Belfast Telegraph

Parents need childcare support

Editor's Viewpoint

The cost of living for many young couples is extremely high, and for those with children it is very worrying.

Recent figures reveal that the cost of providing full-time care for children is now a staggering £164 a week. Some young couples are fortunate that grandparents or other relatives can help by looking after the children for part of the time, and therefore help to reduce the childcare costs.

However, for those parents without help, the figures are so high that in many cases they are paying out more than the regular costs of their mortgage or rent.

In such a situation they are being forced to take out loans or to use their credit cards to meet their bills for childcare, and this further adds to their considerable worries in trying to make ends meet.

Places for children in nurseries are at a premium, so there is no doubt that they can fill their places, despite the high cost of doing so.

We should be supportive of young families who face such financial burdens, and we need much more state nursery provision to support working people.

The burden is obviously much greater for those on lower incomes, and some young parents are no doubt wondering if there is any point in going to work when their take-home salaries are swallowed up by the childcare costs they are required to pay.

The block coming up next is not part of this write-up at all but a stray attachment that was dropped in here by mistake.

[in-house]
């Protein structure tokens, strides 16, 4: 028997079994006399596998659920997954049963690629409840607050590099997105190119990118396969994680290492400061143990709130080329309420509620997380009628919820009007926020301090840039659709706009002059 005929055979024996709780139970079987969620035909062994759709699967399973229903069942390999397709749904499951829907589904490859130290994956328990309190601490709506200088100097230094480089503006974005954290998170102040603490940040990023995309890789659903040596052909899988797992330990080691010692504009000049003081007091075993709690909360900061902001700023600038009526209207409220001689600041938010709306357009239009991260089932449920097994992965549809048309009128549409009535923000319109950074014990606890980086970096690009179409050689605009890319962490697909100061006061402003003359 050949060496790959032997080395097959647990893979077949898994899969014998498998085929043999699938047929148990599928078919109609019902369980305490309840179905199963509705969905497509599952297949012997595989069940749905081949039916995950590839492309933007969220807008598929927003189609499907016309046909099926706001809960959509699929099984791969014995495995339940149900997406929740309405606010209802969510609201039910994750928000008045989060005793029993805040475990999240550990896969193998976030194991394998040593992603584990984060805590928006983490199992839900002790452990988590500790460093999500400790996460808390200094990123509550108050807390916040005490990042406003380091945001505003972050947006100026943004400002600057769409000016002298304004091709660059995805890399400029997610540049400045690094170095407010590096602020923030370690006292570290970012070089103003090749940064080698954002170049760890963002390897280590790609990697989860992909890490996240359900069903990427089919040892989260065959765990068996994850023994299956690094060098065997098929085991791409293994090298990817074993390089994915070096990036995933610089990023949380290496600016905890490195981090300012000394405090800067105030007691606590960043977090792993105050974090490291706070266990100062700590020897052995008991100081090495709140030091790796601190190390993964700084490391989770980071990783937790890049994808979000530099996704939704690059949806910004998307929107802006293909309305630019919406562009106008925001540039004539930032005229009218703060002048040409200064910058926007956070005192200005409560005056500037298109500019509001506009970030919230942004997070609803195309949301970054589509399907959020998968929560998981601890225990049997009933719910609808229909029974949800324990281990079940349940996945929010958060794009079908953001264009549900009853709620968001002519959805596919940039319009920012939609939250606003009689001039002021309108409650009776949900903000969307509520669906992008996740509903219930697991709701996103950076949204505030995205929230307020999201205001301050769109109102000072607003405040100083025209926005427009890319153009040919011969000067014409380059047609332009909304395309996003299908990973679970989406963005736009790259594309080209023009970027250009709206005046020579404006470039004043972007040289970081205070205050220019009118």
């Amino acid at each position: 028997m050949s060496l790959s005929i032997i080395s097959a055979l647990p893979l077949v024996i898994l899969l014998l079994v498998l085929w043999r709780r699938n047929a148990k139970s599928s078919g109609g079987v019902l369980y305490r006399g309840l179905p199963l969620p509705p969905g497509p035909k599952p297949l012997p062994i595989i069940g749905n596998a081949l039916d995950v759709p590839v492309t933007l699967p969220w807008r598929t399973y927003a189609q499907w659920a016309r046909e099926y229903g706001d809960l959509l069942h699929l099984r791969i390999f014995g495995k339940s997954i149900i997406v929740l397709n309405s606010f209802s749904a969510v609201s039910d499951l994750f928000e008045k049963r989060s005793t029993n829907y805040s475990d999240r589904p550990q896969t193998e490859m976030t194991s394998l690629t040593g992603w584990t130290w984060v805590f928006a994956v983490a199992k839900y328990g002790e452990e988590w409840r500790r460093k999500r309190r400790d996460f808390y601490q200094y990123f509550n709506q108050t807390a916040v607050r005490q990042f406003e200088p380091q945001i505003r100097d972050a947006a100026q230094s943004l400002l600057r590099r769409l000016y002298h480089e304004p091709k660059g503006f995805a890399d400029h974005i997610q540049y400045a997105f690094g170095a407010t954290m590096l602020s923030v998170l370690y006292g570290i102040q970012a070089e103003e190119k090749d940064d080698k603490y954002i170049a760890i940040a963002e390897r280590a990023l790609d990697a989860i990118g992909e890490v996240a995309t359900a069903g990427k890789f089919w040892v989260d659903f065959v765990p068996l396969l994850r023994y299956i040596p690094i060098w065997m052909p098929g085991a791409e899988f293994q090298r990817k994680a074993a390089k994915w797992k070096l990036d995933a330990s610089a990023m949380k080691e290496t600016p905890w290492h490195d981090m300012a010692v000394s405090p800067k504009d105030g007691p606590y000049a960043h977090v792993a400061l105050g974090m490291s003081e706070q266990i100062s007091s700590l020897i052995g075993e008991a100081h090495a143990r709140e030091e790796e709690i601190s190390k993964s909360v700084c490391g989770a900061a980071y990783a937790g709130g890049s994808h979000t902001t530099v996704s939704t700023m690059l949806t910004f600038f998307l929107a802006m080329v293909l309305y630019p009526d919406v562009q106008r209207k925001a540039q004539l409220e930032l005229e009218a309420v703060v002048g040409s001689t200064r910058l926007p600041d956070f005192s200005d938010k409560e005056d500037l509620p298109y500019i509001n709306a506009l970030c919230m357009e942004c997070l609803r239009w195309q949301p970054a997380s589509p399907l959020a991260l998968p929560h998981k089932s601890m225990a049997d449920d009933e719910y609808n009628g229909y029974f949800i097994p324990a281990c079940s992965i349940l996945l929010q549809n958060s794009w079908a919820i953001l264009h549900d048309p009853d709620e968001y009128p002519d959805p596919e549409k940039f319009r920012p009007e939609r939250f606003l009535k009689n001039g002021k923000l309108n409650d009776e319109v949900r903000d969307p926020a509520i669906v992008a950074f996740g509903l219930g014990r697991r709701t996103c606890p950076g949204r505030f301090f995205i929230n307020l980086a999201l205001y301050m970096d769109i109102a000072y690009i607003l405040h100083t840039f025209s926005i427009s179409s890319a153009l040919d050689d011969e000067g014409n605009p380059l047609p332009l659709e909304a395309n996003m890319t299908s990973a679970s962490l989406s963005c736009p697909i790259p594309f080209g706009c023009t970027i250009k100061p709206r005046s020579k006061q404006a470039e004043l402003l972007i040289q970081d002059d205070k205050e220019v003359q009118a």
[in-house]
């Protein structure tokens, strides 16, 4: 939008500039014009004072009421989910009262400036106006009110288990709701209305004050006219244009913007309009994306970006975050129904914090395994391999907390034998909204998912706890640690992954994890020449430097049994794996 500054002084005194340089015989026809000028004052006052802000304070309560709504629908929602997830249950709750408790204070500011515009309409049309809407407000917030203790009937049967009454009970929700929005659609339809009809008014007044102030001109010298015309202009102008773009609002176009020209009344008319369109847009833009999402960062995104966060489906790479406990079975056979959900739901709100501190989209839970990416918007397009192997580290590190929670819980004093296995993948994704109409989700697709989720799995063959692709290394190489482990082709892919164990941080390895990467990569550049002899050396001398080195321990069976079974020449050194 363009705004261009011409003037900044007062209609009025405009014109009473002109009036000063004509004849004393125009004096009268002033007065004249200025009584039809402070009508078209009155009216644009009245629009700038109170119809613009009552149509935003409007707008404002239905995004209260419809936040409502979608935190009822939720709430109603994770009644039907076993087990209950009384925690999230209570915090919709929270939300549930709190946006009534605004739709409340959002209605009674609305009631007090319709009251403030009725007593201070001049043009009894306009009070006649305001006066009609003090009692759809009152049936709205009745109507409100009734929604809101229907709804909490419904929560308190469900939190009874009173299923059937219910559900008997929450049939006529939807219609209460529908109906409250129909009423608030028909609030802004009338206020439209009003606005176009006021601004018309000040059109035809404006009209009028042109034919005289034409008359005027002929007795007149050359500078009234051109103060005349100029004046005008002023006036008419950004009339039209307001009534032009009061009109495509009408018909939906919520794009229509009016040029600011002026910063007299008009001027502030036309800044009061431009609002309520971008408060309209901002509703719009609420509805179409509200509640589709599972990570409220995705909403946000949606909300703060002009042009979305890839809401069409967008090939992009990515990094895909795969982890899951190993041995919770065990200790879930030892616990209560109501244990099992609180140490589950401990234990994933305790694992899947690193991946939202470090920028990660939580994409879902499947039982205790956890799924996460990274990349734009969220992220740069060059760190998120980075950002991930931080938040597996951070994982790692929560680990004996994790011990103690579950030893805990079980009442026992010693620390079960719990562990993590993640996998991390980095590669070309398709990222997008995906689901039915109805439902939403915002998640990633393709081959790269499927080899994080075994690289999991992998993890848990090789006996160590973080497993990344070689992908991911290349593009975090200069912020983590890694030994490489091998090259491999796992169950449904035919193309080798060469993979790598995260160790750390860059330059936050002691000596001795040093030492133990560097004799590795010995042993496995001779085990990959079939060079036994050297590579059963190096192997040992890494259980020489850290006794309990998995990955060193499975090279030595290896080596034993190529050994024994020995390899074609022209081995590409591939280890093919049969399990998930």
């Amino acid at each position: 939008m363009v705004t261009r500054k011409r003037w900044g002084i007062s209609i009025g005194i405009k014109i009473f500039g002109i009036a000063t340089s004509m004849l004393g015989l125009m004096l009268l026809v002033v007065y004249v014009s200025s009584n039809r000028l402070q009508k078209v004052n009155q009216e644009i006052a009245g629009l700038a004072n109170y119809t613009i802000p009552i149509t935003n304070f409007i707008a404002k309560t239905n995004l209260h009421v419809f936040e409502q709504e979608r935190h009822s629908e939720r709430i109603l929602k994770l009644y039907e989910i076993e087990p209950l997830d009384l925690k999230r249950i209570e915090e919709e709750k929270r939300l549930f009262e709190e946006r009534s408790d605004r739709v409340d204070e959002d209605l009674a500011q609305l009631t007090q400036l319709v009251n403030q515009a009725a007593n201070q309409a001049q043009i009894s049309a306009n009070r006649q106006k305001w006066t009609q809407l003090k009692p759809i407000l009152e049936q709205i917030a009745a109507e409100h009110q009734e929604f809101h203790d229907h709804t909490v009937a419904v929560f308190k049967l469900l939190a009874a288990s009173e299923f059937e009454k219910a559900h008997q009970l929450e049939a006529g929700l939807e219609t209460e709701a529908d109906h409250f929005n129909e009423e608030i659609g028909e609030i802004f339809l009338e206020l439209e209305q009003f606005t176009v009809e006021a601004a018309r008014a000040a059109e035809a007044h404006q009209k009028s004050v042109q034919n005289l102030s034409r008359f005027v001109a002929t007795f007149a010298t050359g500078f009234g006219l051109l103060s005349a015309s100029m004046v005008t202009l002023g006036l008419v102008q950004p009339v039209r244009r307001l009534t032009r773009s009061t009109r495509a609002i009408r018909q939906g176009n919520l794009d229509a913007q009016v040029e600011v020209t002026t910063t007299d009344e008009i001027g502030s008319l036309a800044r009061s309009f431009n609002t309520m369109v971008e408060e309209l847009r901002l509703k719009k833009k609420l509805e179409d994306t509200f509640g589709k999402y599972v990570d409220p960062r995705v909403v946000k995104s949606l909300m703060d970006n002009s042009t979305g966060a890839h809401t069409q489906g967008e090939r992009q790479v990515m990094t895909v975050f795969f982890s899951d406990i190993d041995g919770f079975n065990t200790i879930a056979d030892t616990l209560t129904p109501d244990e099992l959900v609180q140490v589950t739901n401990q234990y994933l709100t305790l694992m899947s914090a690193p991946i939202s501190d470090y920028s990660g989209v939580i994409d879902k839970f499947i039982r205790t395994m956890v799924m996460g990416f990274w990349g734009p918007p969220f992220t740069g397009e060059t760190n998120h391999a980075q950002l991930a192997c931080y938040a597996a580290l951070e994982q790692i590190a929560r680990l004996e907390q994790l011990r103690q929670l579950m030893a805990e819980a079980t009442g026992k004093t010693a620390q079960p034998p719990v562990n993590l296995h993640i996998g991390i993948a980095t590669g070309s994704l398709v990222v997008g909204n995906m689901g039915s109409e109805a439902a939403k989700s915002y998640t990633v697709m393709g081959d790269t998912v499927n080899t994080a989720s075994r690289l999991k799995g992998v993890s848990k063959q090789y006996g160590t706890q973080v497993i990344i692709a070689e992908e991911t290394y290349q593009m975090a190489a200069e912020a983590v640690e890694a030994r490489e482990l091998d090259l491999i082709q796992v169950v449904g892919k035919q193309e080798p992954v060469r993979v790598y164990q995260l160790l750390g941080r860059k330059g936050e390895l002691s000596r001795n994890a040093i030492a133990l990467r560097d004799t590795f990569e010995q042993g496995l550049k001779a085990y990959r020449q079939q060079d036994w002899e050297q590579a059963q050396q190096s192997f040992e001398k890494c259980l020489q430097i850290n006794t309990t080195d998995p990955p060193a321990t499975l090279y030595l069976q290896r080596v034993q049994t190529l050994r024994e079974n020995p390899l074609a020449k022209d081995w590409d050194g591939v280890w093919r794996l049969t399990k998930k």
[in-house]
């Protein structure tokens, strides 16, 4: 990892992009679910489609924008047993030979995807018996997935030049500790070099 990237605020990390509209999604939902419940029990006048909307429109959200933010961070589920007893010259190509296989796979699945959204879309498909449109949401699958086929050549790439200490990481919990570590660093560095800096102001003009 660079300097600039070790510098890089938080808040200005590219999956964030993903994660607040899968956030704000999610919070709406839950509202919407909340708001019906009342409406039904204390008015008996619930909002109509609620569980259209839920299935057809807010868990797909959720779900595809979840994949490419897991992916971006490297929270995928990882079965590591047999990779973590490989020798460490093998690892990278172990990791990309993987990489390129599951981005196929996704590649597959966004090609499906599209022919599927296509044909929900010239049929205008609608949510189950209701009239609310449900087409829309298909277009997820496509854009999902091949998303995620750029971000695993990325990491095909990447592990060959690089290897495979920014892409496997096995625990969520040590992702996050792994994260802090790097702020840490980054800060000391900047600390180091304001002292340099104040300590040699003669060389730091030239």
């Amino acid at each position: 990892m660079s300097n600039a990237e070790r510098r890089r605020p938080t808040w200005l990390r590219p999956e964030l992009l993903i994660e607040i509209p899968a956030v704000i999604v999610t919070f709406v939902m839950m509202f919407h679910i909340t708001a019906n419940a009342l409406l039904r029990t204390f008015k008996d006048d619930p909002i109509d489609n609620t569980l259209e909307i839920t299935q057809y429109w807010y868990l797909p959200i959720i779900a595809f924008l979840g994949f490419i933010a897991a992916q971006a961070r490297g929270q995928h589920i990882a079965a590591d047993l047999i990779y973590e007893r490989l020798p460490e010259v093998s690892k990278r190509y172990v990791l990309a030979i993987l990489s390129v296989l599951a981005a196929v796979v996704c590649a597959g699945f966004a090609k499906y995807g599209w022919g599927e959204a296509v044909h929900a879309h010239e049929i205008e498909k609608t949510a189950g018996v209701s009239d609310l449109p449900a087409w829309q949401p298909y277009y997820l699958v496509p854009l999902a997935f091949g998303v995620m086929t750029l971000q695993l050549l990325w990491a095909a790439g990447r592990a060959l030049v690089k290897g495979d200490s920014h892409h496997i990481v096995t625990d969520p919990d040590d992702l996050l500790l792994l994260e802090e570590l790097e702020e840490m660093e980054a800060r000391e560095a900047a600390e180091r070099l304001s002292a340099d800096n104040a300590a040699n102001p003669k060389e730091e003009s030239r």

It is important that children are cared for properly, and the presence of a parent is vital to the well-being of the young.

However, it is also laudable that parents respond to the challenge of the workplace in this way to make an important contribution to society.

In past decades this problem of finding a balance between home and the workplace did not arise in the same way.

However, we live in changed times, and many parents are forced to go out to work to help keep a roof over their heads.

This seems straightforward in theory, but in practice it becomes much more challenging when so much has to be diverted into the costs of childcare.

In all of this, the welfare of the child is the greatest priority, but their State must find a way to provide a more equitable and caring system to meet people's needs.

We also must play our part by supporting those parents who want the best for their children but also contribute to our workplace and to the economy at large.

Belfast Telegraph

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